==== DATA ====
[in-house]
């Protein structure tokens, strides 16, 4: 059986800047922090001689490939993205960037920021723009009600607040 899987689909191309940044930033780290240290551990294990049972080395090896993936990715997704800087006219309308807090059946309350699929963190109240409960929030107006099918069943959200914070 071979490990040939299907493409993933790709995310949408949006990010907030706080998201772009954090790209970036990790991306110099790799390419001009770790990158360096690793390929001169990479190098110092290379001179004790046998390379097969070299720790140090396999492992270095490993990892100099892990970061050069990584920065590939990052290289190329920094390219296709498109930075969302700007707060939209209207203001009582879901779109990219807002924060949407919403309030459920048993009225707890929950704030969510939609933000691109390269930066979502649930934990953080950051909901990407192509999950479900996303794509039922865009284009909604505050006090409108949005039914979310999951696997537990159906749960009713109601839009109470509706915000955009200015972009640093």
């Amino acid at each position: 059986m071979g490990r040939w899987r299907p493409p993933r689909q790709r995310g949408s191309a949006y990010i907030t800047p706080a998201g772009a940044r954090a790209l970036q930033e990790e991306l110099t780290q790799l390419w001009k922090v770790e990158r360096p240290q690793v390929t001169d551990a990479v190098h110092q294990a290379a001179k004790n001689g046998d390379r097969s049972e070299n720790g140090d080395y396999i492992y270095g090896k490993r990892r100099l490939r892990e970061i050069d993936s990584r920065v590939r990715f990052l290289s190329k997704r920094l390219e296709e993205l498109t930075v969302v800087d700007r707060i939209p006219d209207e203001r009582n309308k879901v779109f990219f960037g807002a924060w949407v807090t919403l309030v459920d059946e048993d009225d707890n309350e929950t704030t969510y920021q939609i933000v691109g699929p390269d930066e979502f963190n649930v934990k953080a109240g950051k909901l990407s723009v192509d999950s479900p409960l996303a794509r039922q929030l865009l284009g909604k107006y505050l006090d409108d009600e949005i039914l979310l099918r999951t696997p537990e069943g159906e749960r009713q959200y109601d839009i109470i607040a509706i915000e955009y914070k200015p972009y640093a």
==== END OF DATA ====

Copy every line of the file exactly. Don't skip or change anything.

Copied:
[in-house]
């Protein structure tokens, strides 16, 4: 059986800047922090001689490939993205960037920021723009009600607040 899987689909191309940044930033780290240290551990294990049972080395090896993936990715997704800087006219309308807090059946309350699929963190109240409960929030107006099918069943959200914070 071979490990040939299907493409993933790709995310949408949006990010907030706080998201772009954090790209970036990790991306110099790799390419001009770790990158360096690793390929001169990479190098110092290379001179004790046998390379097969070299720790140090396999492992270095490993990892100099892990970061050069990584920065590939990052290289190329920094390219296709498109930075969302700007707060939209209207203001009582879901779109990219807002924060949407919403309030459920048993009225707890929950704030969510939609933000691109390269930066979502649930934990953080950051909901990407192509999950479900996303794509039922865009284009909604505050006090409108949005039914979310999951696997537990159906749960009713109601839009109470509706915000955009200015972009640093």
């Amino acid at each position: 059986m071979g490990r040939w899987r299907p493409p993933r689909q790709r995310g949408s191309a949006y990010i907030t800047p706080a998201g772009a940044r954090a790209l970036q930033e990790e991306l110099t780290q790799l390419w001009k922090v770790e990158r360096p240290q690793v390929t001169d551990a990479v190098h110092q294990a290379a001179k004790n001689g046998d390379r097969s049972e070299n720790g140090d080395y396999i492992y270095g090896k490993r990892r100099l490939r892990e970061i050069d993936s990584r920065v590939r990715f990052l290289s190329k997704r920094l390219e296709e993205l498109t930075v969302v800087d700007r707060i939209p006219d209207e203001r009582n309308k879901v779109f990219f960037g807002a924060w949407v807090t919403l309030v459920d059946e048993d009225d707890n309350e929950t704030t969510y920021q939609i933000v691109g699929p390269d930066e979502f963190n649930v934990k953080a109240g950051k909901l990407s723009v192509d999950s479900p409960l996303a794509r039922q929030l865009l284009g909604k107006y505050l006090d409108d009600e949005i039914l979310l099918r999951t696997p537990e069943g159906e749960r009713q959200y109601d839009i109470i607040a509706i915000e955009y914070k200015p972009y640093a």